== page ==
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A discogram, also called discography, is an imaging test used to look for the cause of back pain. A discogram might help your healthcare professional determine if a specific disk in your spine is causing your back pain.

Spinal disks are spongelike cushions between the bones of the spine, called vertebrae. During a discogram, dye is injected into the soft center of one or more disks. The injection sometimes reproduces the back pain.

The dye also moves into any cracks in the disk's exterior, which can then be seen on an X-ray or CT scan. However, disks that show wear and tear don't always cause symptoms, so the usefulness of a discogram is debatable.

Why it's done

A discogram is an invasive test that generally isn't used for an initial exam of back pain. Your healthcare professional might suggest a discogram if your back pain persists despite conservative treatments, such as medicine and physical therapy.

Some healthcare professionals use a discogram before spinal fusion surgery to help identify which disks need to be removed. However, discograms are not always correct in identifying which disks, if any, are causing back pain. Many healthcare professionals instead rely on other tests, such as MRI and CT scanning, to diagnose disk problems and guide treatment.


A discogram is generally safe. But as with any medical procedure, a discogram carries a risk of complications, including:

  • Infection.
  • Worsening of chronic back pain.
  • Headache.
  • Injury to nerves or blood vessels in and around the spine.
  • Allergic reaction to the dye.

How you prepare

You might need to stop taking blood-thinning medicines for a time before the procedure. Your healthcare team will tell you what medicines you can take. You will not eat or drink the morning before the test.

What you can expect

A discogram is performed in a clinic or hospital room that has imaging equipment. You'll likely be there for up to three hours. The test itself takes 30 to 60 minutes, depending on how many disks are examined.

Before the procedure

Although you're awake during the procedure, you might receive a medicine to help you feel calm or less anxious. You also might be given an antibiotic to help prevent infection.

During the procedure

You will lie on a table on your stomach or side. After cleaning your skin, a member of your healthcare team may inject a numbing medicine to decrease pain caused by the insertion of the discogram needle.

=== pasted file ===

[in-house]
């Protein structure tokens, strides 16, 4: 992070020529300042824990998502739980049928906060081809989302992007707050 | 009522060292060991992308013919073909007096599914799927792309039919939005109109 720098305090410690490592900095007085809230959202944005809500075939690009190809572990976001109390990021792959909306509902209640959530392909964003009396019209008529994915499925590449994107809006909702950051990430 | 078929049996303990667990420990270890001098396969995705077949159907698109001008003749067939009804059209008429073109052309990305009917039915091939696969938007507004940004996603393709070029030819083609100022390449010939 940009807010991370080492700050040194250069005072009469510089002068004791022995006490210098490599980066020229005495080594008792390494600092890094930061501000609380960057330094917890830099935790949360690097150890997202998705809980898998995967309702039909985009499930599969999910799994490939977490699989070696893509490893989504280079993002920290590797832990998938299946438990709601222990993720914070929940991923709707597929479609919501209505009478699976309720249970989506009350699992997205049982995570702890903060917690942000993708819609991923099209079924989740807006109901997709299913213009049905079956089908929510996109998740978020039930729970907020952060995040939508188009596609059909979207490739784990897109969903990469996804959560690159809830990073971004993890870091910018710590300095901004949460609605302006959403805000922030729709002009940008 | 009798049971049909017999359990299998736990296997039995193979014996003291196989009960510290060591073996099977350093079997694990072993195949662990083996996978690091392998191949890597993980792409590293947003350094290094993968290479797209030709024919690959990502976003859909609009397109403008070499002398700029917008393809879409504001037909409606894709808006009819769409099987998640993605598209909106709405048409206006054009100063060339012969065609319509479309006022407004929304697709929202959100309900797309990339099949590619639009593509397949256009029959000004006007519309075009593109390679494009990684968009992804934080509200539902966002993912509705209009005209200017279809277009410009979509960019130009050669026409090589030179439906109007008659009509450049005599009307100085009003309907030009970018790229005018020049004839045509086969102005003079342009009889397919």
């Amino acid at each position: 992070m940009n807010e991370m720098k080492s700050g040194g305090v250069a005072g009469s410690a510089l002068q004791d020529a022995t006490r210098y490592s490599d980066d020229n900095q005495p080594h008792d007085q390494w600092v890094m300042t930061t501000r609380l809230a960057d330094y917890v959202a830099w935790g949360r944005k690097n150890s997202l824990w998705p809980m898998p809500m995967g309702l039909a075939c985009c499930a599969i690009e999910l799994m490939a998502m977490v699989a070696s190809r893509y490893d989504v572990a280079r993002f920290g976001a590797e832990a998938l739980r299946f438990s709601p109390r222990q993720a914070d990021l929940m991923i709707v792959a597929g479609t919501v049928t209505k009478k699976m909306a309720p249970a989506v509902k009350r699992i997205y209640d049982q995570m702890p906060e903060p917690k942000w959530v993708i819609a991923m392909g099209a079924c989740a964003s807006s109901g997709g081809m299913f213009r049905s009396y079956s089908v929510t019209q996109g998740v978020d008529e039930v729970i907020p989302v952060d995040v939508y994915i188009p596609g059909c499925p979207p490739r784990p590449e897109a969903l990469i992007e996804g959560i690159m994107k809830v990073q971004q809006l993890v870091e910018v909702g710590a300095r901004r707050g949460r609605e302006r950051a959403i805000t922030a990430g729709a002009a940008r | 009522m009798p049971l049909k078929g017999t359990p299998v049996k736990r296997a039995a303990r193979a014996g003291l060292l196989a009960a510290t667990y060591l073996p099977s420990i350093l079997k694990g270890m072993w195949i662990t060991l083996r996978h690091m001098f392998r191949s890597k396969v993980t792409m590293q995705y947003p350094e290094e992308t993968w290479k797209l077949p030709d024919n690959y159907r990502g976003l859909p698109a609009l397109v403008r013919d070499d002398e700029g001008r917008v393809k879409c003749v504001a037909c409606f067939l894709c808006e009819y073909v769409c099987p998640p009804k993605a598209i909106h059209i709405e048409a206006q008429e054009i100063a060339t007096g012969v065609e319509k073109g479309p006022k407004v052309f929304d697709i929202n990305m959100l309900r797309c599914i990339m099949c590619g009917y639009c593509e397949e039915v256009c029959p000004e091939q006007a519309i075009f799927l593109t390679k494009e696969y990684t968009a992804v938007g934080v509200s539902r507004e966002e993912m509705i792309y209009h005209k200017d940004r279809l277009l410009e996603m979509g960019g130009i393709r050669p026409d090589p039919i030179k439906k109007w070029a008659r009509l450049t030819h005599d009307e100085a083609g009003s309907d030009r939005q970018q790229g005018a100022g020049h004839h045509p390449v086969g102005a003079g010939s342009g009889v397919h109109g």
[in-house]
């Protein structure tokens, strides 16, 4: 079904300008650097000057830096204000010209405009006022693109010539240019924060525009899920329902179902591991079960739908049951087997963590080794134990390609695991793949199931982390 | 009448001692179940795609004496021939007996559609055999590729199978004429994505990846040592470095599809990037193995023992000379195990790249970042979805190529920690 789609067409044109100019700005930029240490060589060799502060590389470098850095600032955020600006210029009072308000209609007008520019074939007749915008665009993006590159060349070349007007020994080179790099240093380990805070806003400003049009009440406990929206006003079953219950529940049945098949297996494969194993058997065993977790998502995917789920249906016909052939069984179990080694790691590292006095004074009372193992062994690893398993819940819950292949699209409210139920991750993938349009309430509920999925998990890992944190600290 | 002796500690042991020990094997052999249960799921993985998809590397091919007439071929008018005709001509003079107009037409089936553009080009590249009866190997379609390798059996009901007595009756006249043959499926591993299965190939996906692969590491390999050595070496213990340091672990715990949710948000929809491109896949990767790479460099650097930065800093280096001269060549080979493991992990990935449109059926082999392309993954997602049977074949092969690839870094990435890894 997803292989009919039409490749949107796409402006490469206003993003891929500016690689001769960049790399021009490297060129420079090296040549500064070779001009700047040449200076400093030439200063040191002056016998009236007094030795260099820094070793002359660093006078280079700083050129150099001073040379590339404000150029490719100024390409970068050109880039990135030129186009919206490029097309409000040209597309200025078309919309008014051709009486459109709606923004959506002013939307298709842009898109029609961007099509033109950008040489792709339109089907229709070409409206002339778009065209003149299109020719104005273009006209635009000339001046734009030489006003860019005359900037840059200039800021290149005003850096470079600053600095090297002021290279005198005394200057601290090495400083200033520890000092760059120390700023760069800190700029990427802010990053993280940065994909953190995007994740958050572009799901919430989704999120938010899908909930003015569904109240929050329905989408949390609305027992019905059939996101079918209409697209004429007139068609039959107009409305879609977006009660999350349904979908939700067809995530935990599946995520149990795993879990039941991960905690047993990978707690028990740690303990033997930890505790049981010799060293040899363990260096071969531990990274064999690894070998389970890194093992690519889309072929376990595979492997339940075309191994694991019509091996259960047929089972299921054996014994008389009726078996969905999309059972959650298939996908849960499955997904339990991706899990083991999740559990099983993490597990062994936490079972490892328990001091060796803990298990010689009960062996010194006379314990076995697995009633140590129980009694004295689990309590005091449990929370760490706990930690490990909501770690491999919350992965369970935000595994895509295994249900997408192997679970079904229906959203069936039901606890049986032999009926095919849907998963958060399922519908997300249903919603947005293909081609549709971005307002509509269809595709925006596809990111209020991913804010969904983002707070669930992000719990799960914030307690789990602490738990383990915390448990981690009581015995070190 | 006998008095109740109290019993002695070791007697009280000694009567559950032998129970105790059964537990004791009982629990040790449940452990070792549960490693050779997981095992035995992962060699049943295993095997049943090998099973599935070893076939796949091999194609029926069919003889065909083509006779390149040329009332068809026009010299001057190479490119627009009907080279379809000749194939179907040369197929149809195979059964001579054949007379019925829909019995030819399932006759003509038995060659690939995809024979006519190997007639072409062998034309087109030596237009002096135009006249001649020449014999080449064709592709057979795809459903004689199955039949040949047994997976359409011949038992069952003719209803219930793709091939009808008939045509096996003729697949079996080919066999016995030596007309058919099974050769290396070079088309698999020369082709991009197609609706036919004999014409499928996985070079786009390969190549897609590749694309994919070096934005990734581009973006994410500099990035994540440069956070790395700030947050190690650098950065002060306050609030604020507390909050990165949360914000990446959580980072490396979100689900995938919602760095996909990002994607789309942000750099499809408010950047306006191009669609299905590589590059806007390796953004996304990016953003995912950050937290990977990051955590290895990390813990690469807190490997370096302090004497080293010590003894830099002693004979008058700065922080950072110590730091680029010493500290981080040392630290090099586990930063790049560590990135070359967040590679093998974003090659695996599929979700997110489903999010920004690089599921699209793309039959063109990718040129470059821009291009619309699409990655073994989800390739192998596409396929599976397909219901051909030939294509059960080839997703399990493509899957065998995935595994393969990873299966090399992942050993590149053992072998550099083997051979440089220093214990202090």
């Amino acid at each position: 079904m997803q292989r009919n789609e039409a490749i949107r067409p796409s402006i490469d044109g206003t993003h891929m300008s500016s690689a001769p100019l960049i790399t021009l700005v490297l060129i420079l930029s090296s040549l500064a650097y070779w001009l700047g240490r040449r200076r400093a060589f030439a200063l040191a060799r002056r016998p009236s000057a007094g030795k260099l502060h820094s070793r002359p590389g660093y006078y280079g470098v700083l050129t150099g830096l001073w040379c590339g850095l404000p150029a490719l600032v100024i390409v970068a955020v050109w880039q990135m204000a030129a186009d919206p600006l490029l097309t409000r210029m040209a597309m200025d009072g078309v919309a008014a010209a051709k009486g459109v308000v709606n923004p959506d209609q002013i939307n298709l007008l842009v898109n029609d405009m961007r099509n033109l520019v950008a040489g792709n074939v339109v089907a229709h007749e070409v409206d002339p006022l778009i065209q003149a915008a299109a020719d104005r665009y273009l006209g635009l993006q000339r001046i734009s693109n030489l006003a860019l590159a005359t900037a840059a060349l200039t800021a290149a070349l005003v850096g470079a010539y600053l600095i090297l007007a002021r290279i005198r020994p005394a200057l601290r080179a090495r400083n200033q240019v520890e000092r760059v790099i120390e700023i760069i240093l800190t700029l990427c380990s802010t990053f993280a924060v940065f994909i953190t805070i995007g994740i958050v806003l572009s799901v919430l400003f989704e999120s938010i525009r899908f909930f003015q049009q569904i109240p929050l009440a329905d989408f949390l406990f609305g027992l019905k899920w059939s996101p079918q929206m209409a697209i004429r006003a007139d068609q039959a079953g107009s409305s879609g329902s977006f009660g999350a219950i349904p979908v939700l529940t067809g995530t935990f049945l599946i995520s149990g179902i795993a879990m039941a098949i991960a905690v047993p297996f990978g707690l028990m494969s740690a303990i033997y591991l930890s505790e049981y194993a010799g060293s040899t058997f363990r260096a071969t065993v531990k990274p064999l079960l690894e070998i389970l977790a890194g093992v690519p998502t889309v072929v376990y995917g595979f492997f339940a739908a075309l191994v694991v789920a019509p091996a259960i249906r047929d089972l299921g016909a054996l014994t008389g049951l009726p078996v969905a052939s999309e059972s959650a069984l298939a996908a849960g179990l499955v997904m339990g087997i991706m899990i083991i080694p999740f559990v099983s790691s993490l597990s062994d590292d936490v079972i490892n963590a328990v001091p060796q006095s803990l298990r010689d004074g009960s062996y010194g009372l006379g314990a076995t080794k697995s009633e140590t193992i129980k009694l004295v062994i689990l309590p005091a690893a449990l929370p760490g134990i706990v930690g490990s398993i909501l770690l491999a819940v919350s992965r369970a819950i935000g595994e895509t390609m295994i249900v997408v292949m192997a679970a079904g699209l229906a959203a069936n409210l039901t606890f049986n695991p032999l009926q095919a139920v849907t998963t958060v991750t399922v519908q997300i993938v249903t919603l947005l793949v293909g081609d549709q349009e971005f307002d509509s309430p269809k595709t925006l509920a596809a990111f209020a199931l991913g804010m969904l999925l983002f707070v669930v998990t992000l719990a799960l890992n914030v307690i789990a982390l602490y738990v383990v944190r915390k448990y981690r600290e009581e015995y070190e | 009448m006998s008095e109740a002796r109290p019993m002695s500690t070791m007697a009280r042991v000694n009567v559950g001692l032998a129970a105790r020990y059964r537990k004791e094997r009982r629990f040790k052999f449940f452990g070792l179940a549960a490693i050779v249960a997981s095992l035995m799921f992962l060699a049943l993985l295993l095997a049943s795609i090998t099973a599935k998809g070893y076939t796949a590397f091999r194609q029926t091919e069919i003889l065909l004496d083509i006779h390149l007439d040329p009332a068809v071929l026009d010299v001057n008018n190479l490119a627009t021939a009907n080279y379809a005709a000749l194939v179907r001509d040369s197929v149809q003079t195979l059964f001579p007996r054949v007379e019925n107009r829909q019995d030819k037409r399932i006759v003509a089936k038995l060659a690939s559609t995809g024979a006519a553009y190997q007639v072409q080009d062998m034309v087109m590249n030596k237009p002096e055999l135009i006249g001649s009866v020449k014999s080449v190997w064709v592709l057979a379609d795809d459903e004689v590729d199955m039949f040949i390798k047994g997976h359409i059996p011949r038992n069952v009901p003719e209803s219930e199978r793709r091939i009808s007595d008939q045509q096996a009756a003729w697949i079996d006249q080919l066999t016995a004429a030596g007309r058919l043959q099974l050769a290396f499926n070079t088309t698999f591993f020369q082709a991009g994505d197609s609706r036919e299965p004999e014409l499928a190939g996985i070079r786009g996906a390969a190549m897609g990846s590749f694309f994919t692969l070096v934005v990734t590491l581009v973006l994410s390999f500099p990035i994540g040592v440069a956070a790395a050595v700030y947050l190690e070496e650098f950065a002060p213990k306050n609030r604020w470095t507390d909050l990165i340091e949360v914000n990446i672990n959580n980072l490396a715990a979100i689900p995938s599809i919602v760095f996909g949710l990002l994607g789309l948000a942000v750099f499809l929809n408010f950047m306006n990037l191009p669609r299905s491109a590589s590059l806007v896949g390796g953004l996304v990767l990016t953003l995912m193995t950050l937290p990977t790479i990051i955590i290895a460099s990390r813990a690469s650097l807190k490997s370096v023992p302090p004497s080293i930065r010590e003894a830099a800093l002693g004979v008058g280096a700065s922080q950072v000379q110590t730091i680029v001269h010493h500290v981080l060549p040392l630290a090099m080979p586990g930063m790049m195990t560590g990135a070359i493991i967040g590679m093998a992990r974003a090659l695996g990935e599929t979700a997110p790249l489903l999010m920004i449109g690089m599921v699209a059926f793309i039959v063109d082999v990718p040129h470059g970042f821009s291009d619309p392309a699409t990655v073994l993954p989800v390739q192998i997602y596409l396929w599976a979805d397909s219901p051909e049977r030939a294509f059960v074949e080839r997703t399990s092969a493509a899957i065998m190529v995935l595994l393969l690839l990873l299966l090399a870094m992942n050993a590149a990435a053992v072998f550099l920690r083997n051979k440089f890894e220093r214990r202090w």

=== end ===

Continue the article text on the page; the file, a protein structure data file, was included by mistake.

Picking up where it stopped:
Your healthcare team will use an imaging technique called fluoroscopy to watch the discogram needle enter your body. Fluoroscopy allows more-precise and safer placement of the needle into the center of the disk to be examined. A contrast dye is then injected into the disk. Next, an X-ray or CT scan is taken to see if the dye spreads.

If the dye stays in the center of the disk, the disk is not damaged. If the dye spreads outside the center of the disk, the disk has undergone some wear-and-tear change. The change might or might not be the cause of your pain.

Typically, if a disk is causing your back pain, you will feel pain during the injection that's similar to the back pain you have daily. If a disk is not causing pain, there's little pain during the injection. During the discogram, you'll be asked to describe and rate your pain.

After the procedure

You will remain in the procedure room for approximately 30 to 60 minutes for observation. After that, you'll be able to go home. Someone will need to drive you.

Many people have some pain at the injection site or in the low back for several hours after the procedure. Applying an ice pack to the area for 20 minutes at a time might help. You'll need to keep your back dry for 24 hours.

If you develop severe back pain or a fever 1 to 2 weeks after the procedure, call your healthcare professional right away.


Your healthcare professional will review the images and the information you provided about the pain you had during the procedure. This information will help your healthcare professional pinpoint the source of your back pain. Your healthcare team will use this information to guide your treatment or prepare for surgery.

Healthcare professionals usually don't rely on the results of a discogram alone because a disk with wear-and-tear change might not cause pain. Also, pain responses during a discogram can vary widely.

Often, results of a discogram are combined with results of other tests — such as an MRI or CT scan and physical exam — when determining a treatment plan for back pain.

Content Last Updated: 16-Apr-2024
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